Give me neither poverty nor riches, but give me only my daily bread - Proverbs 30:8

Wednesday, June 22, 2011

How to Make Memories Without a lot of Stuff

When looking back on my childhood, quite a few of my memories revolve around the stuff in our house. For example, I remember the space behind our basement bar which was jam packed with every kind of puzzle and game you could imagine. You could hardly pull one out without making a big mess.

I also remember the hundreds (not exaggerating here) of bear figurines my mom collected. She would create seasonal scenes in our kitchen (on the counter and on the shelves) with them. As a child, it was really fun to look at all of them, but it was not fun to dust around them.

There were other things, too, but there isn't enough time to mention them all. Over the past 6 years (my tenure as a mother), I have often found myself buying (or almost buying) stuff so that my girls will have certain memories. I want to be a fun mom, and for some reason I sometimes equate that with having certain things.

A couple years ago I realized I didn't have any Easter decorations, and I set off to find some. I was looking for an egg tree - a metal or wire tree form from which we could hang egg (and other Easter) ornaments. We had one growing up, and I naturally thought my girls needed one.

I never did find one I liked, but I did come home with several bird nests and egg sets. One was even a salt and pepper shaker. When I bought it I remember thinking the great memories my girls would have of Easter because of this salt and pepper shaker! ( mom had, still has, salt and pepper shakers for all seasons and holidays).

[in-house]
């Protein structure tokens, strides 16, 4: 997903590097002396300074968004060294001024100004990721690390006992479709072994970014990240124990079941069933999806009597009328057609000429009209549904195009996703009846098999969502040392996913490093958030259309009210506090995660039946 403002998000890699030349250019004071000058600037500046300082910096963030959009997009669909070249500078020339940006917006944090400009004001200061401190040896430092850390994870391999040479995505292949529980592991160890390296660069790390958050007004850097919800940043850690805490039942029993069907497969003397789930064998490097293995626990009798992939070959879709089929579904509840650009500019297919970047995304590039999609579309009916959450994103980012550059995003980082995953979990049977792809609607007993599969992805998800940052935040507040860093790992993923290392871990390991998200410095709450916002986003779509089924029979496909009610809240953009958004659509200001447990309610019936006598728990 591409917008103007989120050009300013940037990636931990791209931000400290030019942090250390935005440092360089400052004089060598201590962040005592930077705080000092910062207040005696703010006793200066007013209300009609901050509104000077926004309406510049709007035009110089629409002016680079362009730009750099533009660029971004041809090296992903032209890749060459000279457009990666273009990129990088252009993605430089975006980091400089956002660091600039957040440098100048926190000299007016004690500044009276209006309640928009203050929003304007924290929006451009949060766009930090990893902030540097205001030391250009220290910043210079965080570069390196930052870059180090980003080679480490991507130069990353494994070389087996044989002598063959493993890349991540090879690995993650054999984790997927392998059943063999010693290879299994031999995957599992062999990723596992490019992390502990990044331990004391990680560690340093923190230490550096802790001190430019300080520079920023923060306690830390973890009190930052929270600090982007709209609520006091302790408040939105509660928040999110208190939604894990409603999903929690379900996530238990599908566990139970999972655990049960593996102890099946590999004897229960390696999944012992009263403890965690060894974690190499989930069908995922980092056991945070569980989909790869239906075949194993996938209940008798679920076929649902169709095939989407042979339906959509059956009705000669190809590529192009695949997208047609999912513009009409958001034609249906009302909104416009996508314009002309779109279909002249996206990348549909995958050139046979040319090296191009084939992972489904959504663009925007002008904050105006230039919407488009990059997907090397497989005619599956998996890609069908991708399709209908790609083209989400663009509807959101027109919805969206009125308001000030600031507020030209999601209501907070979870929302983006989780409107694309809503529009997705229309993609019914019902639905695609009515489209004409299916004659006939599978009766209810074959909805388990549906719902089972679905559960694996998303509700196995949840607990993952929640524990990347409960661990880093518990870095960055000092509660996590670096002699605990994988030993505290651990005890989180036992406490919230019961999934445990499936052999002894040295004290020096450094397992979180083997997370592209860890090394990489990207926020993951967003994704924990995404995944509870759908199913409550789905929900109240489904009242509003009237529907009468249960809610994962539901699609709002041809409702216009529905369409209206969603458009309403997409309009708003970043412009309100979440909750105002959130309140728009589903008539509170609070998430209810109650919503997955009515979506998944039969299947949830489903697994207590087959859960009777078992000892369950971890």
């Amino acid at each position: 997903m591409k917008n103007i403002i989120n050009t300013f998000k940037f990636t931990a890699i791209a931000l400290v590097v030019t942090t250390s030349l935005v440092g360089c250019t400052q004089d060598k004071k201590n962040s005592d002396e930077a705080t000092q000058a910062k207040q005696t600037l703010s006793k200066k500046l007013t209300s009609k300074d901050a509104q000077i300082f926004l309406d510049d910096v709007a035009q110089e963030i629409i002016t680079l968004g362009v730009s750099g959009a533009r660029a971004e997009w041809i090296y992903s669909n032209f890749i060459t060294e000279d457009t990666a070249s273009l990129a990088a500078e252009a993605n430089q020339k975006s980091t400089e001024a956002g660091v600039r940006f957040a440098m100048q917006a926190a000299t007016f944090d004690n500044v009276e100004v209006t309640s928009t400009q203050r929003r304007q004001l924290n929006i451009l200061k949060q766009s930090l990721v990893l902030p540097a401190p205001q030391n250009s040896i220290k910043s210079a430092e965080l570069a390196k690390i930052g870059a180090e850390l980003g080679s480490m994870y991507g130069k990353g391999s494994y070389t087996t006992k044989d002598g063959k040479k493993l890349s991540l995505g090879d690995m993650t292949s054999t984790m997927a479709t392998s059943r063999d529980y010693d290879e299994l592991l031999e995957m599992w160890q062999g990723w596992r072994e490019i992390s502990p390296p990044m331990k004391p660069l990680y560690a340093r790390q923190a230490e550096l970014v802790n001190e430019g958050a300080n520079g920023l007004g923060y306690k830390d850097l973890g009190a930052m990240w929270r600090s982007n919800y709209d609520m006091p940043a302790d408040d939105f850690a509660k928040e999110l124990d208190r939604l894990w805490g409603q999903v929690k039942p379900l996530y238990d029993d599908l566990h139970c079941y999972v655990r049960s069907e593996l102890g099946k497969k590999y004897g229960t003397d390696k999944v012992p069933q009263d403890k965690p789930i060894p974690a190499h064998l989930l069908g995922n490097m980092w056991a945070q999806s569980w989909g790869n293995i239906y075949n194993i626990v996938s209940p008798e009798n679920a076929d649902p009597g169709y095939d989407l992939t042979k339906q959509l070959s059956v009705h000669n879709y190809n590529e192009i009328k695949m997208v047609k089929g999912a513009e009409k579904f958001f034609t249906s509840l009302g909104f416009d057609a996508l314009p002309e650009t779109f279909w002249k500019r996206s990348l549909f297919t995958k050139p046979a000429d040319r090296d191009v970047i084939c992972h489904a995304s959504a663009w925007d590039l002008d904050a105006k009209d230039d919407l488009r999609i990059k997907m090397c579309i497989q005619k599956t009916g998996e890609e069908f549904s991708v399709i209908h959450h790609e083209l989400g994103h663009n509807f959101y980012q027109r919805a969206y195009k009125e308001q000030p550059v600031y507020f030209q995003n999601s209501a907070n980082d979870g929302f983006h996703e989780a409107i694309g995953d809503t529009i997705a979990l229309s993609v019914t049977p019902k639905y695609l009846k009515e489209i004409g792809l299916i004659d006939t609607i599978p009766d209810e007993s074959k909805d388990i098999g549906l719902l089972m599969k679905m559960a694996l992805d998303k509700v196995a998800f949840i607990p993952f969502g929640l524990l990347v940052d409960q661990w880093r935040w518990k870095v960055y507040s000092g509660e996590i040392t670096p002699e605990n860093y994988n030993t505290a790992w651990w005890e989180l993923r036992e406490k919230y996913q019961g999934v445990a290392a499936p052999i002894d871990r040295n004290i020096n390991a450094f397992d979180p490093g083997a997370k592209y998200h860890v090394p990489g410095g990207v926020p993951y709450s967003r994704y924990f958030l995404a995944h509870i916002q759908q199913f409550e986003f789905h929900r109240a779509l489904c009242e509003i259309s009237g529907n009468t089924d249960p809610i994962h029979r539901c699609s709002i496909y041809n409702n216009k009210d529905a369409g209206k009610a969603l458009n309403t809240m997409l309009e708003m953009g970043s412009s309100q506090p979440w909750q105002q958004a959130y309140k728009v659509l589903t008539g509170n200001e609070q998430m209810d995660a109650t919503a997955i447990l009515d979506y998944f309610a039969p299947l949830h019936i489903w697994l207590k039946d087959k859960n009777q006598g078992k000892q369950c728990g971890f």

Thankfully, I have come to my senses and gotten rid of all the afore mentioned nest and egg collections. I've begun thinking of what I want my girls to remember about their childhood and realized it isn't our stuff I want them to remember, rather how we spent our time.

Here's a quick list of memories I hope they will have:
  • eating meals together every night
  • reading together ~ several times a day, but especially before bed
  • hiking almost every weekend
  • sailing in the summer
  • camping
  • planting, tending and harvesting a garden
  • walks around our neighborhood
  • sharing our music at the local nursing home
  • learning together at home
This is the stuff I hope our family is made of and the source of our memories...not knick knacks and seasonal decorations.


  1. I LOVE this, Jill! I am going to think of my own list for our family.

  2. I found your blog a few months ago while searching for minimalist families. This is a great post! I loved it.

  3. this is a lovely list. I'm transferring it right o my own summer to do list.

    also, your family hikes have totally inspired me to learn how to hike, I say "learn" because I know there is a lot more to it than putting on some sneakers and hitting a trail. I want to start slowly but workup to more difficult stuff. We live petty close to some amazing looking trails, so I figure it is time to stat looking into it.

  4. Jaime, when it comes to hiking, just get out there and do it. Carter is at a great age to start and it's such a wonderful way to introduce your kids to the natural world. We do some rigorous hikes with our girls (ages 4 and 6), but we also do some relatively easy hikes. We have a couple hiking guides to the area we live in and each week we pick a new one to do...then we write the date we did it in the book. If we can't finish a trail, we try again the next year. One of my great inspirations is the Tougas family ( and